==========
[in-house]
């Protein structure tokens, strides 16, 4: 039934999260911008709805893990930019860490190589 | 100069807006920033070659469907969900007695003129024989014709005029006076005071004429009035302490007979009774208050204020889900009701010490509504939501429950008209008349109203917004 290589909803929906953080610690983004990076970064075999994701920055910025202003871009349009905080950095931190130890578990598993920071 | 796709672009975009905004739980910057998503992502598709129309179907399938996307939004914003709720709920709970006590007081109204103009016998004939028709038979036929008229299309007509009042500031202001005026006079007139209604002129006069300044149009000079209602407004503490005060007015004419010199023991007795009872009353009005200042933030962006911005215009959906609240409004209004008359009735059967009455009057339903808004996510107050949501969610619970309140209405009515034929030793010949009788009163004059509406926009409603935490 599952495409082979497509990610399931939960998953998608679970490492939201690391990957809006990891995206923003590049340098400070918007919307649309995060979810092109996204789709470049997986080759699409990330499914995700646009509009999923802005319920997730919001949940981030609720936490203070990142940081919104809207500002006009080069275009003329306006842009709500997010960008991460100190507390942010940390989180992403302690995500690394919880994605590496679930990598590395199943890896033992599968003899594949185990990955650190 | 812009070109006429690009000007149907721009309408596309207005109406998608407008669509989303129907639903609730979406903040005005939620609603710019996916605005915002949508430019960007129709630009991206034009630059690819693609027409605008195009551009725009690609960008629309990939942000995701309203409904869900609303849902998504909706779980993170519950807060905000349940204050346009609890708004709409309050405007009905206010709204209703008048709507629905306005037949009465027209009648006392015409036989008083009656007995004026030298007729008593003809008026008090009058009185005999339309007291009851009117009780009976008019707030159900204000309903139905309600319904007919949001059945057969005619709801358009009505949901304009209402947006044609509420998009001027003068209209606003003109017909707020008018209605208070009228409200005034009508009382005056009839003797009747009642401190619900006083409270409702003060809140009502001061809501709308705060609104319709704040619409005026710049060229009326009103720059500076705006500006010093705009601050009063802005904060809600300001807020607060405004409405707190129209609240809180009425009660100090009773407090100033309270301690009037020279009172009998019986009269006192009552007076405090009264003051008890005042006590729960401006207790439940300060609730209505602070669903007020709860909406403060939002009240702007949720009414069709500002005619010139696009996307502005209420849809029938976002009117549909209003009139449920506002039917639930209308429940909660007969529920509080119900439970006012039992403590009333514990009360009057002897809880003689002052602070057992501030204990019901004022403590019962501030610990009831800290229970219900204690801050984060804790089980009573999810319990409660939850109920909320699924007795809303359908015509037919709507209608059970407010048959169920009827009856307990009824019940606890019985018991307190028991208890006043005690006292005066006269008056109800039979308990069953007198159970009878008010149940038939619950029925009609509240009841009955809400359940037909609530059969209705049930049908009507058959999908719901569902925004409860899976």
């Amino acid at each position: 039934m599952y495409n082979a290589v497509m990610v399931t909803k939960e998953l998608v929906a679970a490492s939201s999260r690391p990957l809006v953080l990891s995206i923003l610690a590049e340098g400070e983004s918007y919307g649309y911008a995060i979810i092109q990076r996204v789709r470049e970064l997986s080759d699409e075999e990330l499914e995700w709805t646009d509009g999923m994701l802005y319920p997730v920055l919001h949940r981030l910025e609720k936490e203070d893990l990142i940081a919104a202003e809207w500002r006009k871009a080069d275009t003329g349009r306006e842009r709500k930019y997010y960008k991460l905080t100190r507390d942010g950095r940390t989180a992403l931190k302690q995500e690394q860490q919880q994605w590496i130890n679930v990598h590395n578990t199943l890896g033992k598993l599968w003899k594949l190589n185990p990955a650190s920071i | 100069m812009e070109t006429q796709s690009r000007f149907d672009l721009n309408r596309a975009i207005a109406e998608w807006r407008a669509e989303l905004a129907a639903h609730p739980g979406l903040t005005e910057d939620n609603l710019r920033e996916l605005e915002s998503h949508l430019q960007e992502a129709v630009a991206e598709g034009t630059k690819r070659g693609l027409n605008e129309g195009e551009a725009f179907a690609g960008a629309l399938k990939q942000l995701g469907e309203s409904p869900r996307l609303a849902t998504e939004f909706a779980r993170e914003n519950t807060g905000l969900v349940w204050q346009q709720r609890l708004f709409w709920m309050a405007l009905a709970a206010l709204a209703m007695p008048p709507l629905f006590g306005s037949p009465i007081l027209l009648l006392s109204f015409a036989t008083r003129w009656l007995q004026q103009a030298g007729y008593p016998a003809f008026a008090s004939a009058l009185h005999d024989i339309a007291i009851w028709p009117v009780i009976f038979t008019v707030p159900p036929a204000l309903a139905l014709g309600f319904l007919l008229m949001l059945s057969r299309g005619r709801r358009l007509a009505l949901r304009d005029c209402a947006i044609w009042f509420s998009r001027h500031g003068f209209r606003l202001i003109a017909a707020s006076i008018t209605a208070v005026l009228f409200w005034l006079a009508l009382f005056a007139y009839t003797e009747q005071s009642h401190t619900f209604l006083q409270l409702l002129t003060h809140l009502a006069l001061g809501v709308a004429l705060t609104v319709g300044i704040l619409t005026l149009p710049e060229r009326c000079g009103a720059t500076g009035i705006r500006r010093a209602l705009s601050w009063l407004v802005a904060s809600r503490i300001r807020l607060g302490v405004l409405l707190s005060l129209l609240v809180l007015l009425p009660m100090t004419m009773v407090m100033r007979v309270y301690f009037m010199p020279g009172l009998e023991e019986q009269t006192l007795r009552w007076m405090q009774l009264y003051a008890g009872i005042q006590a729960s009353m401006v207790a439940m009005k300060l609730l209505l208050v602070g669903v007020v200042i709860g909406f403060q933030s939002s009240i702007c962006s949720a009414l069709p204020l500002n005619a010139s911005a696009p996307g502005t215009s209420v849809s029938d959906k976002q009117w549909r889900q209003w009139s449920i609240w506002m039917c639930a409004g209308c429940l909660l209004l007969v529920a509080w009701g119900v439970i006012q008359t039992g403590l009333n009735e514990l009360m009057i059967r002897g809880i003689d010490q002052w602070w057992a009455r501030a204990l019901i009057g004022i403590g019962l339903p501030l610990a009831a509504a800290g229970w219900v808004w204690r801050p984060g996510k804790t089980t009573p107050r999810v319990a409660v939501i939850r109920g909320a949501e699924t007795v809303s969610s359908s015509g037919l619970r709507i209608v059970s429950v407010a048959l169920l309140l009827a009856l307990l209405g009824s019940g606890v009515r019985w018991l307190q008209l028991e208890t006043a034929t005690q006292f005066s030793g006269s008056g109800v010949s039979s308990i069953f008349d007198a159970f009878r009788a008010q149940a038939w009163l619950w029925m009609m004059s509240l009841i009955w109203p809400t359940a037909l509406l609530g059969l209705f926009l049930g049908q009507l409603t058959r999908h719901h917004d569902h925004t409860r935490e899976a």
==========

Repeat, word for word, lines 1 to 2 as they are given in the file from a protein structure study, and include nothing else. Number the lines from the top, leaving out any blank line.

[in-house]
């Protein structure tokens, strides 16, 4: 039934999260911008709805893990930019860490190589 | 100069807006920033070659469907969900007695003129024989014709005029006076005071004429009035302490007979009774208050204020889900009701010490509504939501429950008209008349109203917004 290589909803929906953080610690983004990076970064075999994701920055910025202003871009349009905080950095931190130890578990598993920071 | 796709672009975009905004739980910057998503992502598709129309179907399938996307939004914003709720709920709970006590007081109204103009016998004939028709038979036929008229299309007509009042500031202001005026006079007139209604002129006069300044149009000079209602407004503490005060007015004419010199023991007795009872009353009005200042933030962006911005215009959906609240409004209004008359009735059967009455009057339903808004996510107050949501969610619970309140209405009515034929030793010949009788009163004059509406926009409603935490 599952495409082979497509990610399931939960998953998608679970490492939201690391990957809006990891995206923003590049340098400070918007919307649309995060979810092109996204789709470049997986080759699409990330499914995700646009509009999923802005319920997730919001949940981030609720936490203070990142940081919104809207500002006009080069275009003329306006842009709500997010960008991460100190507390942010940390989180992403302690995500690394919880994605590496679930990598590395199943890896033992599968003899594949185990990955650190 | 812009070109006429690009000007149907721009309408596309207005109406998608407008669509989303129907639903609730979406903040005005939620609603710019996916605005915002949508430019960007129709630009991206034009630059690819693609027409605008195009551009725009690609960008629309990939942000995701309203409904869900609303849902998504909706779980993170519950807060905000349940204050346009609890708004709409309050405007009905206010709204209703008048709507629905306005037949009465027209009648006392015409036989008083009656007995004026030298007729008593003809008026008090009058009185005999339309007291009851009117009780009976008019707030159900204000309903139905309600319904007919949001059945057969005619709801358009009505949901304009209402947006044609509420998009001027003068209209606003003109017909707020008018209605208070009228409200005034009508009382005056009839003797009747009642401190619900006083409270409702003060809140009502001061809501709308705060609104319709704040619409005026710049060229009326009103720059500076705006500006010093705009601050009063802005904060809600300001807020607060405004409405707190129209609240809180009425009660100090009773407090100033309270301690009037020279009172009998019986009269006192009552007076405090009264003051008890005042006590729960401006207790439940300060609730209505602070669903007020709860909406403060939002009240702007949720009414069709500002005619010139696009996307502005209420849809029938976002009117549909209003009139449920506002039917639930209308429940909660007969529920509080119900439970006012039992403590009333514990009360009057002897809880003689002052602070057992501030204990019901004022403590019962501030610990009831800290229970219900204690801050984060804790089980009573999810319990409660939850109920909320699924007795809303359908015509037919709507209608059970407010048959169920009827009856307990009824019940606890019985018991307190028991208890006043005690006292005066006269008056109800039979308990069953007198159970009878008010149940038939619950029925009609509240009841009955809400359940037909609530059969209705049930049908009507058959999908719901569902925004409860899976």